The Farmington Valley Arts Center in Avon is celebrating it’s 40th year. Its a place for artists to learn, create, display and sell their art work.
Photographers show up hours before POTUS is to arrive. We must pass security. That takes time. We get wanded by magnetometers and inspected by bomb sniffing dogs. We are ushered, guided, and ordered by secret service and handlers. And then we wait.
On some Connecticut visits Courant photographers are designated “pool photographers” granting them better access to the president on the condition that we share whatever we photograph with other media. We join the traveling press corps and ride in the official motorcade. The status grants us closer and more fluid movement around the president. Somewhat closer that our colleagues standing in the back of the room.
Presidents arrive in a flash of activity like a midsummer thunderstorm . The police, secret service, politicians and the traveling press arrive at once. Then POTUS arrives. And as quickly as he arrives, he leaves. The police, secret service and traveling press leave too.
My first experience photographing President Jimmy Carter was not a success.
I knew President Jimmy Carter liked to press the flesh. He would wander up to shake, squeeze, wave, touch and smile his way down along line of fans pressed against the barricades, eager to be close to the most powerful man in the country. I’ve seen it. I wanted to photograph that ritual up close when he came to Hartford December 10th, 1978.
I planted myself at the fence hours before he was to arrive. The crowds grew. So did the excitement. Soon people were standing 4 deep behind me.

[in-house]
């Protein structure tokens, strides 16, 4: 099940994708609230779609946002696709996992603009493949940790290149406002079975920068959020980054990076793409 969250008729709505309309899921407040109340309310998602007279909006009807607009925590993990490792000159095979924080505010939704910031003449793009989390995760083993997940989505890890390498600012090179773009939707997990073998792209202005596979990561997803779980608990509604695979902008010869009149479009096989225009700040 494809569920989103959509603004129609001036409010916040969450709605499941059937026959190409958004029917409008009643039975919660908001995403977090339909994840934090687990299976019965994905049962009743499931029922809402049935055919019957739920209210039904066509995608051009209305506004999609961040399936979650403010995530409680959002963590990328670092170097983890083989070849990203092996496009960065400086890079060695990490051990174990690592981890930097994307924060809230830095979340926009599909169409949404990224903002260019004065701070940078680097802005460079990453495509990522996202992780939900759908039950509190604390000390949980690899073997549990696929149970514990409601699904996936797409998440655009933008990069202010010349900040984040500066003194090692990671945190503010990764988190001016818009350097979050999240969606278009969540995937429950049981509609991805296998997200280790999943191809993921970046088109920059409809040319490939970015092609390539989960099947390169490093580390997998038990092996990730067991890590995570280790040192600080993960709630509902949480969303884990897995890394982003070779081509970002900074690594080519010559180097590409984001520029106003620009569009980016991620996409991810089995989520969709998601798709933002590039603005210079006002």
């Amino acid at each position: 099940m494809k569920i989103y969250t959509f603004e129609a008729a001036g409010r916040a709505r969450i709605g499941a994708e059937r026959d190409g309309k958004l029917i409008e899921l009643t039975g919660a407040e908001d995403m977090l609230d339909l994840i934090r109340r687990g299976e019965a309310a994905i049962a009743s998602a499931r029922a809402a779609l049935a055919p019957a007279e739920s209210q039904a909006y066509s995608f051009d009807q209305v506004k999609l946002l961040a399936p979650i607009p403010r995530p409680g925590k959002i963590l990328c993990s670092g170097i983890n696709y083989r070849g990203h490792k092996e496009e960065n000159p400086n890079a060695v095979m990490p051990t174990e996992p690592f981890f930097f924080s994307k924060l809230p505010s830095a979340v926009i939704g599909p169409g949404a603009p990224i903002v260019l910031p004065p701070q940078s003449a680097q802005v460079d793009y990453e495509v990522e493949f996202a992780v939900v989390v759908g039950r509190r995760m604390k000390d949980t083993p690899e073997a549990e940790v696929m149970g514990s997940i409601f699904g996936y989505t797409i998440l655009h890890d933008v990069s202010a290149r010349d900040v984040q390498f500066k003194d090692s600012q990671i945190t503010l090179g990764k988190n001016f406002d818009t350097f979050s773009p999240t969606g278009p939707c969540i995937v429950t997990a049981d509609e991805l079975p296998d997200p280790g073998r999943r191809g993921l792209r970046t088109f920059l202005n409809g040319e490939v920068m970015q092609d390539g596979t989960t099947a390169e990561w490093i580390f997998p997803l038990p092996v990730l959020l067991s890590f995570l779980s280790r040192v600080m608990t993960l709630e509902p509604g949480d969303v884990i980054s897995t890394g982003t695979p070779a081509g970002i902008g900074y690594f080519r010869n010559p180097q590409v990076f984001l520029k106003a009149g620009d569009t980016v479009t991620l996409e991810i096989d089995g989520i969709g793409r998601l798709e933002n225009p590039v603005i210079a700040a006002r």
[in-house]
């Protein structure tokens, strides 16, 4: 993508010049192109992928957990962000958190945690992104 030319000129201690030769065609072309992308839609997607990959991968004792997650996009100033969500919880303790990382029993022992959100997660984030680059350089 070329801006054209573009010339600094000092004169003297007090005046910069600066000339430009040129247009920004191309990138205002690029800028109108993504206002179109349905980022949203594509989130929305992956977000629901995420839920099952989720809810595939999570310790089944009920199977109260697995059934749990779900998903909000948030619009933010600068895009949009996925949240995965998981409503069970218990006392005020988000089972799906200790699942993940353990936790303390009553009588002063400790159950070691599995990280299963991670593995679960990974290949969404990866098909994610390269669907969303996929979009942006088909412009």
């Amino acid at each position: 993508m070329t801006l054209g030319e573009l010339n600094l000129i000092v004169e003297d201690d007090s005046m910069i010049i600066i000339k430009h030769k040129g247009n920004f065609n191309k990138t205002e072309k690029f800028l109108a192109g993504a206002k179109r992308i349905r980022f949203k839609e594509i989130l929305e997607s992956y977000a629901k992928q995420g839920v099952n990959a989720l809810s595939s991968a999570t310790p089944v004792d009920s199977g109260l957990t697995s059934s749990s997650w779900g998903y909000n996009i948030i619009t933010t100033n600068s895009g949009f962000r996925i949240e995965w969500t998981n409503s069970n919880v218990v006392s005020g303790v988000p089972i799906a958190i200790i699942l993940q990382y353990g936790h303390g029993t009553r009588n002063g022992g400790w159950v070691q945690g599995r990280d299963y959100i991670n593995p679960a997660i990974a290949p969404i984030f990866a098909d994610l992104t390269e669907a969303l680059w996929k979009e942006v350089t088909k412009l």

We all waited together.
He got out of his limo surrounded by politicians and Secret service and raised his right hand in a wistful way to acknowledge the crowd. Then he was gone, ushered into the Hartford Hilton in one swift smooth motion. The idea for the picture didn’t work this time.
I got a picture of his arm and the back of his hand. That was my first attempt at photographing a visiting president.
Two New York City buildings collapsed on Wednesday in an explosion believed to be caused by a gas leak, killing three people, injuring at least 36, and setting off a search for more victims feared trapped in the rubble. The explosion scattered debris across Metro North tracks stopping service on the commuter line that passes in front of the destroyed buildings.
Photo by REUTERS/Eric Thayer
Follow the Tunxis Trail in Barkhamsted two miles and discover the Indian Council Caves, a geological formation of giant boulders where legend has it that Native Americans held meetings there.
Large slabs of granite form a courtyard with gaps between the bolders forming caves.
- 06.03.2013 – Nathan Mojica, 6, gets the bow to his violin before playing in a recital Monday at the Burns School on Hartford Monday. The recital is the culmination of a semester long after school music program called Citymusic sponsored by the Hartford Symphony Orchestra at the school. Students played the drums, violin, trumpet, recorder and sang for parents and classmates of the program.
5.10.2013 Mystic Seaport president, Steve White, left, and director of the shipyard Quentin Snediker, right, celebrate a milestone after the last plank was nailed to the hull of the Seaport’s Charles W. Morgan 1841 whaling ship in Mystic Friday afternoon. The ship has been in the preservation shipyard since November 2008 when a complete restoration of the ship began. Restoration is to be completed in 2014.
Shipwright Matt Barnes drives home a spike into the last plank closing in the hull of the Mystic Seaport’s Charles W. Morgan.
Shipwrights and visitors applaud Mystic Seaport president Steve White during ceremonies marking an important milestone in the restoration of the Mystic’s whaling ship Charles W.Morgan. The last plank closing in the hull was nailed into place.
Mystic Seaport shipwright Matt Barnes drives home a spike into the last plank closing in the hull of the Seaport’s Charles W. Morgan 1841 whaling ship in Mystic Friday afternoon. The ship has been in the preservation shipyard since November 2008 when a complete restoration of the ship began. Restoration is to be completed in 2014.